A hive will develop laying worker(s) when there is no queen pheromone or brood pheromone. I believe these chemicals supress the workers ovaries from developing. Once there is an absence of them, the workers ovaries start to come into action. Usually these will be young nurse bees which I suppose are in the thick of the brood nest and will therefore be susceptible to this chemical change and of course being young their bodies are perhaps more able to adapt. I would imagine once one or two start laying the new brood will suppress others from developing.

I'm not sure which of my posts from last year you are referring to but the laying worker scenario I dealt with last year had to be shaken out twice and then requeened and by that time they were too weak and the hive(not mine) turned out not to be wasp proof, so that when I went back a week or so later, although they had accepted the new queen, they were all but wiped out by wasps. The reason we had to shake them out twice was that the first time we just removed the combs from the hive(as you are suggesting) and obviously didn't get all the laying workers. The second (successful) attempt we moved the whole hive and replaced it with a new empty one.

As far as I am aware there is no coming back from a laying worker without removal and requeening. The worker(s) can only produce drones and obviously the colony cannot survive without workers. The workers die off quite rapidly as they are usually several weeks old by the time laying workers develop so it's only a matter of a few more weeks before they peter out.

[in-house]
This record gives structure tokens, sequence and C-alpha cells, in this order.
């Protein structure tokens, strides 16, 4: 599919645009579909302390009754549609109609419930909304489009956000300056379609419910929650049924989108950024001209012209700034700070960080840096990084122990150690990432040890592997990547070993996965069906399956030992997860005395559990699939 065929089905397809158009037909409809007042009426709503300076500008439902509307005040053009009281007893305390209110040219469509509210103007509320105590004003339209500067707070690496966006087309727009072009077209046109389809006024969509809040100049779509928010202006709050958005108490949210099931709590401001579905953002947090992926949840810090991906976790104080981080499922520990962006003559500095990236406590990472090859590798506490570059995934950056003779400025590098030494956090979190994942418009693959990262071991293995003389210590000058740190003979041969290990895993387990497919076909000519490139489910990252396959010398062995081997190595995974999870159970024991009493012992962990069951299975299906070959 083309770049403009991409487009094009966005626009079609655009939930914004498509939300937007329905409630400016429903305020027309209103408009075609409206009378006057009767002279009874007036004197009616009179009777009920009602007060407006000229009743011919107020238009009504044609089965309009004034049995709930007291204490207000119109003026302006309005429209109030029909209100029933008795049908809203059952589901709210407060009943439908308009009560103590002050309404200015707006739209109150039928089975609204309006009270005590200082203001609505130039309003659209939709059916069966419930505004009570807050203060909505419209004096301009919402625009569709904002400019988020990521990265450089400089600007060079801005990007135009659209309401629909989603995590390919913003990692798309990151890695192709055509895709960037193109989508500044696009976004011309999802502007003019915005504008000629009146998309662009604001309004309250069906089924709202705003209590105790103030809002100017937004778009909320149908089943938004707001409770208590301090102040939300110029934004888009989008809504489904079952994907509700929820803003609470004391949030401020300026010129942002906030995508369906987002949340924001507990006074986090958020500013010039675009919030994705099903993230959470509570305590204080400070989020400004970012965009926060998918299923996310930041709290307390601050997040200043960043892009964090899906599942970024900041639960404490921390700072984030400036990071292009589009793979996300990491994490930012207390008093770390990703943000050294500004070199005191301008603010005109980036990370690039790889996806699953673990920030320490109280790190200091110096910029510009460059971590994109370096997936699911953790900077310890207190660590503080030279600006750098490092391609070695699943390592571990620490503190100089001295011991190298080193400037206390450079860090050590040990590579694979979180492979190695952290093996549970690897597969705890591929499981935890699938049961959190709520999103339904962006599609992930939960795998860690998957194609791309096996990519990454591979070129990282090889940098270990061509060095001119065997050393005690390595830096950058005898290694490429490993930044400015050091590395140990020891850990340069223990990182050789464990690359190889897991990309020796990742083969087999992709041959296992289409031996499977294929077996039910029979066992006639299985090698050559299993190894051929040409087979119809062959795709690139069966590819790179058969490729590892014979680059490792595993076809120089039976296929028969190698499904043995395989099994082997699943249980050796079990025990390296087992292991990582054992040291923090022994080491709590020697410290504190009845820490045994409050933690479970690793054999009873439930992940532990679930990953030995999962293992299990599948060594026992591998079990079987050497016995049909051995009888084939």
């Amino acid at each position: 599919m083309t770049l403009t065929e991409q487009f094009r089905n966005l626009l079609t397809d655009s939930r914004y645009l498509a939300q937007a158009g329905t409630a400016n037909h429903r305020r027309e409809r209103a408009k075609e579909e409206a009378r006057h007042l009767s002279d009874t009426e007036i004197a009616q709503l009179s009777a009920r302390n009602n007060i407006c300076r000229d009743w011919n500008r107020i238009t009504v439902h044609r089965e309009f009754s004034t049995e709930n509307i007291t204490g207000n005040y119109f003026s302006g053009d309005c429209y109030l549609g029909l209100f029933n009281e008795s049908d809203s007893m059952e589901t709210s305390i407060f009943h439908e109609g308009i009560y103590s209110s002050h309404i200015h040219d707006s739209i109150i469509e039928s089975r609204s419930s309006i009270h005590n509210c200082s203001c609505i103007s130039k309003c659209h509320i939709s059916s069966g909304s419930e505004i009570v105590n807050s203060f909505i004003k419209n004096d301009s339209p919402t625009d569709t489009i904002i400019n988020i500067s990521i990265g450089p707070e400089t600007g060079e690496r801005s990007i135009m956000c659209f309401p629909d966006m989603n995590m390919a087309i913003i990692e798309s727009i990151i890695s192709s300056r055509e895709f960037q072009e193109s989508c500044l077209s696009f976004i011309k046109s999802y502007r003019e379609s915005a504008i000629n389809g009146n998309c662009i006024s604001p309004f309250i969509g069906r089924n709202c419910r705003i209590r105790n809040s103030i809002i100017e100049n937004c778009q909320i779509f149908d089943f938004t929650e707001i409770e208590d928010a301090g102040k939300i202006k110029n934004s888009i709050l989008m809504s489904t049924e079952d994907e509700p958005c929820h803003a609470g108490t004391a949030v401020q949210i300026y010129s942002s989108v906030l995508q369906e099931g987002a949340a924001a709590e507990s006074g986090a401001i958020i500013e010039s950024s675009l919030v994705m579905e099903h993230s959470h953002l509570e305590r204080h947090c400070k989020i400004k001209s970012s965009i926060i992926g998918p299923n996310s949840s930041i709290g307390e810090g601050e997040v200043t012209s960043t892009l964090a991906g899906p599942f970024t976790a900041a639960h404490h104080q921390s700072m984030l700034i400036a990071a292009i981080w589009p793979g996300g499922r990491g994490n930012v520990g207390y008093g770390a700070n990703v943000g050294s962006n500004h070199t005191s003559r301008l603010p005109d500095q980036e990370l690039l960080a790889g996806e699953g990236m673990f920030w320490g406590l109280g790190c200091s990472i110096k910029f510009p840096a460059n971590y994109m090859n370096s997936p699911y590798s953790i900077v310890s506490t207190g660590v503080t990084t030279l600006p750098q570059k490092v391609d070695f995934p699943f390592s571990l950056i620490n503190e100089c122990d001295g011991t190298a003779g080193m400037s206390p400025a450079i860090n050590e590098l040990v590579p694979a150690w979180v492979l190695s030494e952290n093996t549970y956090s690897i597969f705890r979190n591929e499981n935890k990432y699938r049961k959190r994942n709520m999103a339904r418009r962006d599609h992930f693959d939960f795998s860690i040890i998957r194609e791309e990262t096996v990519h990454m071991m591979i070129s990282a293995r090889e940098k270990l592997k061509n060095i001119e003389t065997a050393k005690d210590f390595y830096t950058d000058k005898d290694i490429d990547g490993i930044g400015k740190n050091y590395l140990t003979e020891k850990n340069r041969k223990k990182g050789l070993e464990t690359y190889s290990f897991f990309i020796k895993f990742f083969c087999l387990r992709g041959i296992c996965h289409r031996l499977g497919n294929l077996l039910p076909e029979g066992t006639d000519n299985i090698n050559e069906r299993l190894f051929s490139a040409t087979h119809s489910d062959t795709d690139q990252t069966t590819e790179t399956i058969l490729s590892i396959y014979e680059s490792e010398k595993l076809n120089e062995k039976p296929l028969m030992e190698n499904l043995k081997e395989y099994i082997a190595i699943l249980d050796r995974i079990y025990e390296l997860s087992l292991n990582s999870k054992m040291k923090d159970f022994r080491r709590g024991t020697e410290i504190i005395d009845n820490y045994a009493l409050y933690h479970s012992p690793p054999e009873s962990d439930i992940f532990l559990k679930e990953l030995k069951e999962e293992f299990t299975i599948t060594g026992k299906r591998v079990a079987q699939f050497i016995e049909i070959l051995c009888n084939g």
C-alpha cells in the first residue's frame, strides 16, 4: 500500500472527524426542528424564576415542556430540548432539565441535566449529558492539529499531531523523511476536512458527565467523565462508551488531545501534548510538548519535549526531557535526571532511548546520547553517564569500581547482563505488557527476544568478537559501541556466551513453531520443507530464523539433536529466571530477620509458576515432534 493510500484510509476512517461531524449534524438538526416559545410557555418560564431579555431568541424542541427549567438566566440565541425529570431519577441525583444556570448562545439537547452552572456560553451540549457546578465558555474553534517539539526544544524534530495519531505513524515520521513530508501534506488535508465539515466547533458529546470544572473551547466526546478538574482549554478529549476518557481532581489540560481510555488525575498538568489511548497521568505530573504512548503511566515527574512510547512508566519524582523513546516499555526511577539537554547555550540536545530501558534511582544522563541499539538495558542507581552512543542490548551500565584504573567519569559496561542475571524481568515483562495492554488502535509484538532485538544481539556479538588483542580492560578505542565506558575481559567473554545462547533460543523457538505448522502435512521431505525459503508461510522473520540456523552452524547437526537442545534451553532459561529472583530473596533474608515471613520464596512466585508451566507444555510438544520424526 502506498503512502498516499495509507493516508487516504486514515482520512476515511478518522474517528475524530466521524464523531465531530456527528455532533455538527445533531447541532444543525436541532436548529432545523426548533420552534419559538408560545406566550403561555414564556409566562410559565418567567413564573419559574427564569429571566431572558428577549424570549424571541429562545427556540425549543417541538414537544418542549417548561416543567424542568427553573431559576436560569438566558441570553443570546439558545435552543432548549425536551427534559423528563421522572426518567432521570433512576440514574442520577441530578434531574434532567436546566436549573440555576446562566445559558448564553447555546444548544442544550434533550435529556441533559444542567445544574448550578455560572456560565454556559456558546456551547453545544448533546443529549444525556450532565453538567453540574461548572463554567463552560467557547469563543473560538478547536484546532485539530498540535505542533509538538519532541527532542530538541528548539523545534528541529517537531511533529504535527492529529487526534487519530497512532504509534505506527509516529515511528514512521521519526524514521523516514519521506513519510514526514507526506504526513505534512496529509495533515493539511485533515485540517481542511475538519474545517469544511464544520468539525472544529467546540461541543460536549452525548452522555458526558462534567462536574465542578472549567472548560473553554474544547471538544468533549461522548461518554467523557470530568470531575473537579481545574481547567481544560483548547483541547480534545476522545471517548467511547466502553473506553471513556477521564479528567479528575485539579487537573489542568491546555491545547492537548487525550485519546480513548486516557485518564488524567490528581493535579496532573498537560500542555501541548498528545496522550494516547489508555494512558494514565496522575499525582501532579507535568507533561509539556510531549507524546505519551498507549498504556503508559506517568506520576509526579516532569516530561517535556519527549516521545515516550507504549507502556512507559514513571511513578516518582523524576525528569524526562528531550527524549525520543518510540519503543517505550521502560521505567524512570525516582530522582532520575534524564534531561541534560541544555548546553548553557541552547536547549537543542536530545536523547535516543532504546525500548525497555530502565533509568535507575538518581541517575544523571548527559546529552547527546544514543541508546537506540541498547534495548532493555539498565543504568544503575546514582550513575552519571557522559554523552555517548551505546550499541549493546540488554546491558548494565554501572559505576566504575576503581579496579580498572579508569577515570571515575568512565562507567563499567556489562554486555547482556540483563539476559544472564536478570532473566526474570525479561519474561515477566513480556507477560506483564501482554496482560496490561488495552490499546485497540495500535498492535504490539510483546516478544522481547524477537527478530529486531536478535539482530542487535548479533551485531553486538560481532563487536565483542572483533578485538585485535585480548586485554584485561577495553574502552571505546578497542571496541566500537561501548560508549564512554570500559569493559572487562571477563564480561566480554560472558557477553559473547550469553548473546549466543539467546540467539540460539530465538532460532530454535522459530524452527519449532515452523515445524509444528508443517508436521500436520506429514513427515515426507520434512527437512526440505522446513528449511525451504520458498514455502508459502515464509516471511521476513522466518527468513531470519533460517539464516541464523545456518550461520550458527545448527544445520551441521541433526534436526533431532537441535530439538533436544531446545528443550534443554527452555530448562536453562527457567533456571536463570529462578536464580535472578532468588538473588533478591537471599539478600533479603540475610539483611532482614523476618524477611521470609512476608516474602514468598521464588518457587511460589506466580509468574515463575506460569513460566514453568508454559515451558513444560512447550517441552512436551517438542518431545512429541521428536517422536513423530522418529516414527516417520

I hope that explains it so you can understand it.

What makes you think you have laying workers? Have you seen bobbly (mini drone) brood in the worker brood comb?
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mal
Nurse Bee


Joined: 11 Jul 2013
Posts: 44
Location: Rutland, Leicestershire, UK

PostPosted: Sun Jul 12, 2015 2:37 pm    Post subject: Reply with quote

Hi Barbara -
I'm not sure I have a laying worker at all - but I last checked my hives a couple of weeks ago and noted a drone cell pepper pot pattern, and now reading this post is making me wish I'd done a more conscious/active thought process around what I was looking at.
Hopefully I am a little more educated as to what my possible actions would be if next time I inspect there is indeed a laying worker. Though I really don't think I could move the hive so it would have to be a move all the combs in nuc boxes, and then thoroughly sweep out the hive.

Regards re-queening : Once the removal of laying workers has taken place, does it have to be a queen, or could you use a comb from another hive with capped queen cell. Or could you even put in uncapped larvae from another hive - and then with or without nurse bees ?

The post I was referring to where you saw signs of a laying worker but it self-righted was http://www.biobees.com/forum/viewtopic.php?p=106200

Thanks for your responses Barbara - I'm sure I'm not the only one who appreciates the amount of time you spend mentoring !
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Barbara
Site Admin


Joined: 27 Jul 2011
Posts: 1581
Location: England/Co.Durham/Ebchester

PostPosted: Sun Jul 12, 2015 4:10 pm    Post subject: Reply with quote

Ahh, that post!